In order to see the impact of 4DVAR data assimilation on the precipitation forecast in more detail, a difference between the 4DVAR and 3DVAR-produced forecasts is plotted for 12-h accumulated precipitation amounts (Figs. 5a,b,c), during the 36-h forecast interval. The sequence shows that the positive impact of 4DVAR initial conditions is evenly spread over each 12-h forecast interval. During the first 12 h (Fig. 5a), 4DVAR has produced improved precipitation mostly over South Carolina and Georgia. Due to the movement of the storm, in the 12–24-h period the precipitation forecast is improved over South and North Carolina (Fig. 5b). One can also note a negative difference over the Chesapeake Bay area. It is not clear, however, how important this may be, since the precipitation observations (Fig. 3a) do not show any precipitation in this area. During the next 12 h (24–36-h forecast, Fig. 5c), there is also an excess of precipitation in the 4DVAR forecast, mostly located over the Long Island and New England area. One can also note a small negative difference over Delaware and New Jersey, indicative of more precipitation in the 3DVAR forecast. However, the precipitation amount and the area covered by the negative difference are much smaller than the amount and area covered by a positive precipitation difference. For the 36–48-h forecast (not shown), there is no significant difference.

#### 2) Precipitable water

This quantity is used to examine the availability of moisture, effectively representing the amount of water potentially available for precipitation. In Fig. 6 the precipitable water difference between the 4DVAR and 3DVAR-produced initial conditions, valid at 1200 UTC 24 January, is shown. An excess of positive precipitable water difference is seen over Georgia. This indicates that the 4DVAR experiment produced a significantly larger amount of precipitable water than did the 3DVAR data assimilation in the area of interest. However, in order for this to be utilized, a strong upward motion is required.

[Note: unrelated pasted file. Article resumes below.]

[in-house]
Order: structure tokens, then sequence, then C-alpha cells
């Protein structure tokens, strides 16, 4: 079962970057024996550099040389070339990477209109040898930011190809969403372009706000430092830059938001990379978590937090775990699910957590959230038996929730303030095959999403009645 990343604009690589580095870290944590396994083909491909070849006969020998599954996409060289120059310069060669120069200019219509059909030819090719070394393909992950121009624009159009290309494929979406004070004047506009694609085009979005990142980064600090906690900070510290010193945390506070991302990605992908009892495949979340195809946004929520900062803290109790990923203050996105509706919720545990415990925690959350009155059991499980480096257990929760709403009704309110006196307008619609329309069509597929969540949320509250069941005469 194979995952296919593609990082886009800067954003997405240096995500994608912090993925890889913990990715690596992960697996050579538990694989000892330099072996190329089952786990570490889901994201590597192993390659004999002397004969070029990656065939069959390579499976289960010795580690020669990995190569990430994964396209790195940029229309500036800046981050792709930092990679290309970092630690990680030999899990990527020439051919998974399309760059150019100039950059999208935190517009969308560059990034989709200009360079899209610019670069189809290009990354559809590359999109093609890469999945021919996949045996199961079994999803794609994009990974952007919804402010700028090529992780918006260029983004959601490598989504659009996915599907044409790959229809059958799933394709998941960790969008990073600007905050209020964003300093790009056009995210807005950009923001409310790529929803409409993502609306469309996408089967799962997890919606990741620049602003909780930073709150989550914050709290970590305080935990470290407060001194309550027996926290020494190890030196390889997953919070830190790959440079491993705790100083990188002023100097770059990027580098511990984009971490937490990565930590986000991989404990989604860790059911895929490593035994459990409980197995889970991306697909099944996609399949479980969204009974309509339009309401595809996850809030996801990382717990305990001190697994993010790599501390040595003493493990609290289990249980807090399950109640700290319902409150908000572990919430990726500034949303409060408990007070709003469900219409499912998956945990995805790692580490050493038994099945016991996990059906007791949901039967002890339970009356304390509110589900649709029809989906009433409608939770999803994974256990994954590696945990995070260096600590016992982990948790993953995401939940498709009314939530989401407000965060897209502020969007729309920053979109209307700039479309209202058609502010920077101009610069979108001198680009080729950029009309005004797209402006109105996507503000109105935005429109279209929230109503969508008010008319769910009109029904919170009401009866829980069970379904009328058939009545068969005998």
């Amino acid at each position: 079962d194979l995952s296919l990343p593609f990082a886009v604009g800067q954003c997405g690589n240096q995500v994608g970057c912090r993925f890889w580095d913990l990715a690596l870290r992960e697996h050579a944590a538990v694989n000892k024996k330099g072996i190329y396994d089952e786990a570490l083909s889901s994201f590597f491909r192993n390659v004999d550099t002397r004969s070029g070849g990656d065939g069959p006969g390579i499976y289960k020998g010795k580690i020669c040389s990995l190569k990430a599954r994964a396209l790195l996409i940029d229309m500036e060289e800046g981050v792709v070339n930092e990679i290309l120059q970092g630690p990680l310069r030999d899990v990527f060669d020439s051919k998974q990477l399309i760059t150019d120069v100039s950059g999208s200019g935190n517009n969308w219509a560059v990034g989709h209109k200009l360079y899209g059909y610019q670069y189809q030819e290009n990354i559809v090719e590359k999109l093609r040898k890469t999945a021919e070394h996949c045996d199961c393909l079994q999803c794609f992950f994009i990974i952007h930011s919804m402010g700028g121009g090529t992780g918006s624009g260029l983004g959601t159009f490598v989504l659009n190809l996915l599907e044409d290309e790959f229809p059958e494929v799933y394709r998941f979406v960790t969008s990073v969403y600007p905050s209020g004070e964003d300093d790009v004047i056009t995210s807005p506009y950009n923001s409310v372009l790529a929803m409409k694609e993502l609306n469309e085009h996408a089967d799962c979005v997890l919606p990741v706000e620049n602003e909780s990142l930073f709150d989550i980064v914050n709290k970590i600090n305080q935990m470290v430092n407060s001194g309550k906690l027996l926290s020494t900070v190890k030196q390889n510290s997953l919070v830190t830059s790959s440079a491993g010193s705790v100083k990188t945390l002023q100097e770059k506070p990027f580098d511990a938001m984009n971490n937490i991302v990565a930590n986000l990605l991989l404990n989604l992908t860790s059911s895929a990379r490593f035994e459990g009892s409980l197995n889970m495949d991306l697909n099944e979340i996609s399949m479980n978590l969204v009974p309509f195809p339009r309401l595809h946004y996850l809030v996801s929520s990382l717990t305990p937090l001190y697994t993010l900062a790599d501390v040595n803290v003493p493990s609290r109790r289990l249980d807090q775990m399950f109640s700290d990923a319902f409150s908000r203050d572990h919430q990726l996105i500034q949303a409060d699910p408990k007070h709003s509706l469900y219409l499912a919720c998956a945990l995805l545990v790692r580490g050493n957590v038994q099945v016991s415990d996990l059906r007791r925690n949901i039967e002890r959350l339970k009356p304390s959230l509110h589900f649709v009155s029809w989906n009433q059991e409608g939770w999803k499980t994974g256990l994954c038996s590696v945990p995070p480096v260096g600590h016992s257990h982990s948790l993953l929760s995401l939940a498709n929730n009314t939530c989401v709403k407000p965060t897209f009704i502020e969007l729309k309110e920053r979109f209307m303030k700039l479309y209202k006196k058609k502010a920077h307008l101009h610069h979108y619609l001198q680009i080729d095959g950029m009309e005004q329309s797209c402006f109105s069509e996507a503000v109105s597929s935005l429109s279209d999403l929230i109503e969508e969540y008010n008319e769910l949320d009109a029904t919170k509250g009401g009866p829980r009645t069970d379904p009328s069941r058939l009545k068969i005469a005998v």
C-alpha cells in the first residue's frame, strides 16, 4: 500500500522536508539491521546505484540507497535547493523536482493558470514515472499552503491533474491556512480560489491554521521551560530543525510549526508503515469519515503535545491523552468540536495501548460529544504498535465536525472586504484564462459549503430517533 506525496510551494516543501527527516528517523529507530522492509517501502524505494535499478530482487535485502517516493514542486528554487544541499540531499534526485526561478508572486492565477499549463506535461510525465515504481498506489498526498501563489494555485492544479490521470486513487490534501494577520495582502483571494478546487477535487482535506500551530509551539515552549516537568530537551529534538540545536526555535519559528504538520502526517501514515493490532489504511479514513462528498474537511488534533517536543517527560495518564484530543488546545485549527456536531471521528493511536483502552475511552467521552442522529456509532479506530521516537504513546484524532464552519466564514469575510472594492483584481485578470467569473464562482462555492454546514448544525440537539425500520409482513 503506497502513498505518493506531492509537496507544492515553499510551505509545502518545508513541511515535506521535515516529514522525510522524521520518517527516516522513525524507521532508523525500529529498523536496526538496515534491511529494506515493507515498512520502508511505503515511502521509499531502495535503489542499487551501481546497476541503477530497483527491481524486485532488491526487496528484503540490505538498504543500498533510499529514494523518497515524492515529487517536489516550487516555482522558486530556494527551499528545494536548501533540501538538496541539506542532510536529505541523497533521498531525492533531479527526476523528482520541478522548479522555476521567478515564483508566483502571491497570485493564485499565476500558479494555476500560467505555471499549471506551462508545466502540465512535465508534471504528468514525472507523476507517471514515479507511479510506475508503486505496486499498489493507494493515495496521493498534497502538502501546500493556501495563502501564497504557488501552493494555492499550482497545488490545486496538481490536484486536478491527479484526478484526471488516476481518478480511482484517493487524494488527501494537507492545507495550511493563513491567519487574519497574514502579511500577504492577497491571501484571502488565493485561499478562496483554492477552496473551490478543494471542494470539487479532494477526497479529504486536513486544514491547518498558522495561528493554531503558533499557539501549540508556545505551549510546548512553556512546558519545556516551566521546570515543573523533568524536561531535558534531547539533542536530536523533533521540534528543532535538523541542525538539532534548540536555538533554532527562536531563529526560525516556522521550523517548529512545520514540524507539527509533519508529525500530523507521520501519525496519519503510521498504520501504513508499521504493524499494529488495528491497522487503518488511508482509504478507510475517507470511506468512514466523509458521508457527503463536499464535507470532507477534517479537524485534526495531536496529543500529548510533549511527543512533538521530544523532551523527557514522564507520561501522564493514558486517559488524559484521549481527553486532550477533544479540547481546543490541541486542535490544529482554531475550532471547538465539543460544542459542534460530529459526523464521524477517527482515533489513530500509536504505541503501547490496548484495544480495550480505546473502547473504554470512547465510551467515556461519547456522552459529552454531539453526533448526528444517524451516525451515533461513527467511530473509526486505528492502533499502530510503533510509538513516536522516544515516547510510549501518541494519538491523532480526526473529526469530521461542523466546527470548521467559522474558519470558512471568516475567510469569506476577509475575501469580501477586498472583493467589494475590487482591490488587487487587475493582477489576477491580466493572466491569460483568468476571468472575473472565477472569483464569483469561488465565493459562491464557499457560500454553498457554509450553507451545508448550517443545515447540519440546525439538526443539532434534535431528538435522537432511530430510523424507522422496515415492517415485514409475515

#### 3) Surface convergence

For strong vertical motion to take place, an excess of surface convergence (negative divergence) is needed. In Fig. 6a, 1000-hPa divergence fields at the initial time of forecast, valid at 1200 UTC 24 January, is shown. In the area of interest, the 3DVAR-produced initial divergence field shows no notable convergence over Georgia, only a weak convergence in northern Florida (Fig. 7a). On the other hand, the 4DVAR initial conditions indicate a strong convergence, not only in northern Florida, but over Georgia as well (Fig. 7b). A difference between the 4DVAR and 3DVAR-produced divergence field (Fig. 7c) shows a large excess of convergence over Georgia, at the same location where the precipitable water differences were largest (e.g., Fig. 6). Combined effect of the excess of surface convergence and precipitable water in initial conditions produced by the 4DVAR data assimilation is the most probable cause for the initial precipitation amounts generated in 4DVAR experiment.